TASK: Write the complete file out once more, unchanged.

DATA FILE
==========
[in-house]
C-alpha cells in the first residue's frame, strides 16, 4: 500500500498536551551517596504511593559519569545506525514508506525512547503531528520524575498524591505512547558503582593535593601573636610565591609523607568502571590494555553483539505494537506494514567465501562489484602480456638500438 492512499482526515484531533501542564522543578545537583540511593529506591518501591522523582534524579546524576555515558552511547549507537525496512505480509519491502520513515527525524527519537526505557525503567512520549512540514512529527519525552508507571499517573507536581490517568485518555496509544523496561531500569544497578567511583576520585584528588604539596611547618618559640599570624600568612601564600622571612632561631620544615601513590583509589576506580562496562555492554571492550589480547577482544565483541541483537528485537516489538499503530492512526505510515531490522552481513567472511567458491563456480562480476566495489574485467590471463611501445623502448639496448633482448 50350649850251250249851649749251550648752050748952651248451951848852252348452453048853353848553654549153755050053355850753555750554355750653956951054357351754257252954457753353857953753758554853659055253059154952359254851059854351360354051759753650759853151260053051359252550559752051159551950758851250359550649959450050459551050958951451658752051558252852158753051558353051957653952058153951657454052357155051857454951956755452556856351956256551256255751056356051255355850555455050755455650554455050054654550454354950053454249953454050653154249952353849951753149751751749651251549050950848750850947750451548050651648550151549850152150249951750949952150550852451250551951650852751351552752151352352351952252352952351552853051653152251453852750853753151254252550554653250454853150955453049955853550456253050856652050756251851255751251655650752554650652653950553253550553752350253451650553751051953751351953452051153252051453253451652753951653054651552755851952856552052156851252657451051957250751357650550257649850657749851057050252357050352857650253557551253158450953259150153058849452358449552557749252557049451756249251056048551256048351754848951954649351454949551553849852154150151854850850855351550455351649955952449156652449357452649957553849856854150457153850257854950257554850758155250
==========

[in-house]
C-alpha cells in the first residue's frame, strides 16, 4: 500500500498536551551517596504511593559519569545506525514508506525512547503531528520524575498524591505512547558503582593535593601573636610565591609523607568502571590494555553483539505494537506494514567465501562489484602480456638500438 492512499482526515484531533501542564522543578545537583540511593529506591518501591522523582534524579546524576555515558552511547549507537525496512505480509519491502520513515527525524527519537526505557525503567512520549512540514512529527519525552508507571499517573507536581490517568485518555496509544523496561531500569544497578567511583576520585584528588604539596611547618618559640599570624600568612601564600622571612632561631620544615601513590583509589576506580562496562555492554571492550589480547577482544565483541541483537528485537516489538499503530492512526505510515531490522552481513567472511567458491563456480562480476566495489574485467590471463611501445623502448639496448633482448 50350649850251250249851649749251550648752050748952651248451951848852252348452453048853353848553654549153755050053355850753555750554355750653956951054357351754257252954457753353857953753758554853659055253059154952359254851059854351360354051759753650759853151260053051359252550559752051159551950758851250359550649959450050459551050958951451658752051558252852158753051558353051957653952058153951657454052357155051857454951956755452556856351956256551256255751056356051255355850555455050755455650554455050054654550454354950053454249953454050653154249952353849951753149751751749651251549050950848750850947750451548050651648550151549850152150249951750949952150550852451250551951650852751351552752151352352351952252352952351552853051653152251453852750853753151254252550554653250454853150955453049955853550456253050856652050756251851255751251655650752554650652653950553253550553752350253451650553751051953751351953452051153252051453253451652753951653054651552755851952856552052156851252657451051957250751357650550257649850657749851057050252357050352857650253557551253158450953259150153058849452358449552557749252557049451756249251056048551256048351754848951954649351454949551553849852154150151854850850855351550455351649955952449156652449357452649957553849856854150457153850257854950257554850758155250